“I’ll never forget it, because I saw how concerned my parents were. I never saw my father like that. I can still remember it,” Hernandez said.
He was just a little boy and the gravity of what was happening – and the racism and hatred behind the KKK’s actions – didn’t fully hit him until he was older. “We lived in a Latin community where we were, to a certain extent, living in our own world with other people like us,” he said.
As he grew older though, he noticed things were different when his family traveled outside Ybor City. “When you went out a little bit, like we would try to rent motels at the beach, I remember, ‘Sorry, we don’t rent to Latins. Sorry, we don’t rent to Latins,’ and we’d go place to place to place to try to find a place,” he said. “There was prejudice and my father was always very concerned about where I would go to hang out and do things. He says, ‘Some of these places you go, we’ll never find your body.’ Well, that’s a scary thought. That was just a reality I grew up with. But within the Latin community, you know, it was different. It was like our own world. Tampa was a beautiful, protective kind of bubble.”
Growing up, there was only one person in his family who attended college. Higher education wasn’t the norm for his parents, and though they had a lot of confidence in his abilities, he didn’t have much guidance as far as schooling or his career path.
Access to WEDU’s programming was influential and life-changing for him at a young age. “I didn’t have like a role model for a whole lot, you know, outside (Ybor City,) and so, to me, the window to the outside world, the thing that made me go like, ‘Wow, what is that job? How did that person get that job?’ was WEDU,” he said. “I would watch WEDU all the time…And that’s where I’d see these jobs. You know, I’d see a professor. I was always into animals and plants, I still am.”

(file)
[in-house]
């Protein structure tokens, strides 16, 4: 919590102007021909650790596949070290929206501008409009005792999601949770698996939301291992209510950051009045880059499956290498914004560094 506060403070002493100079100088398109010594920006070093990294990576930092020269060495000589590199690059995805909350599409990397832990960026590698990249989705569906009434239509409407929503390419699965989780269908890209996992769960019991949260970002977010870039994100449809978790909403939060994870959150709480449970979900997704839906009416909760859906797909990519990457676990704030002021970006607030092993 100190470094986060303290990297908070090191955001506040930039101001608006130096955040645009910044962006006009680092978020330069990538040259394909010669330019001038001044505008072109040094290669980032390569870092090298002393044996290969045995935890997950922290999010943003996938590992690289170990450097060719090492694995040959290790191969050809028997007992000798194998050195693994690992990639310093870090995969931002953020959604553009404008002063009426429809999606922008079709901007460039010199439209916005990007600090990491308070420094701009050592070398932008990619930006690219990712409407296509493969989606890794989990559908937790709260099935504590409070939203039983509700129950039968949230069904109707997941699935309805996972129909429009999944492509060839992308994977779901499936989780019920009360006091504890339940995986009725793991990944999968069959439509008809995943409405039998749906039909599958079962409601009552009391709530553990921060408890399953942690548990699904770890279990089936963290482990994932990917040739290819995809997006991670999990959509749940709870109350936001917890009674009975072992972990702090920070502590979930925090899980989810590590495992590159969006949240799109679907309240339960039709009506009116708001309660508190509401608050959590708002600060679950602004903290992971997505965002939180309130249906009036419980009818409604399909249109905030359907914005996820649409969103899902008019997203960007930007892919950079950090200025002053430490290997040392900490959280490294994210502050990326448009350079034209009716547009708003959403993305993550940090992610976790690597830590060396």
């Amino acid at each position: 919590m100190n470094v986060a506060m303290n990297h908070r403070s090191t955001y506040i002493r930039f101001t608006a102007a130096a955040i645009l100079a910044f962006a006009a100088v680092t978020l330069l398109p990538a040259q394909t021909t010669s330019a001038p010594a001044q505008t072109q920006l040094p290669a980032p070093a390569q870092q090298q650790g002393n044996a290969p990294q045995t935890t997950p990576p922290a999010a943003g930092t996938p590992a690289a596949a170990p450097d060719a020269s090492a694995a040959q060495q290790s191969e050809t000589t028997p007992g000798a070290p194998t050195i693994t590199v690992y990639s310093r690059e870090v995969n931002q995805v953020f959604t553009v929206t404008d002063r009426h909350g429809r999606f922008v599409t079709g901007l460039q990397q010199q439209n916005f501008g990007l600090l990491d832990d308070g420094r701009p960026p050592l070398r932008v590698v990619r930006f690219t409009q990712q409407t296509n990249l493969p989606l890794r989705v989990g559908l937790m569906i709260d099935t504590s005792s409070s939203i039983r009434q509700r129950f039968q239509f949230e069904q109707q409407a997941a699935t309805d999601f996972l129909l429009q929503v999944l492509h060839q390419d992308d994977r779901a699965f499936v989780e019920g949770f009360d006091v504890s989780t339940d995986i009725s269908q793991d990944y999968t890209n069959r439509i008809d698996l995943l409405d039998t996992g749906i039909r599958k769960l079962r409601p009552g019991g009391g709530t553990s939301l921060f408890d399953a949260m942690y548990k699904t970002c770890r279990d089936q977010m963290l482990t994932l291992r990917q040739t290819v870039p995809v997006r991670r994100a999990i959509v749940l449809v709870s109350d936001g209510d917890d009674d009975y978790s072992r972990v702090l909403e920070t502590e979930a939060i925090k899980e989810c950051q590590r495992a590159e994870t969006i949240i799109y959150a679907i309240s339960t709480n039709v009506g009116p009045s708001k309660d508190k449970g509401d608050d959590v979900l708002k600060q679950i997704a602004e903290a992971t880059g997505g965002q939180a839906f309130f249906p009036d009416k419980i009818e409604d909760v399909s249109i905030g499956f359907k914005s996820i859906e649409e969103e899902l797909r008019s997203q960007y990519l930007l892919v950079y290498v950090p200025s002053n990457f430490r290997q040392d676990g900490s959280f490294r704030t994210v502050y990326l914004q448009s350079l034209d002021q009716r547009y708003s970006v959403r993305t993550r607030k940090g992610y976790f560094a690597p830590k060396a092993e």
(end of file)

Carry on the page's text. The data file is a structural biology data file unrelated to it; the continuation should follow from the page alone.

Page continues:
Initially, he wanted to be an animal behavioralist and WEDU drove those dreams. After high school, he went on to the University of South Florida. The early research he completed was working with crows and tools. “Crows are amazing creatures,” Hernandez said. “They’re very intelligent.”
While working with the crows, though, his research assistantship funding ran out, forcing him to switch gears. He was pointed in the direction of Dr. Robert Friedman, a clinical psychologist and USF staff member who eventually chaired the psychology department. Friedman was hiring people to work with teenagers with emotional issues at the Florida Mental Health Institute.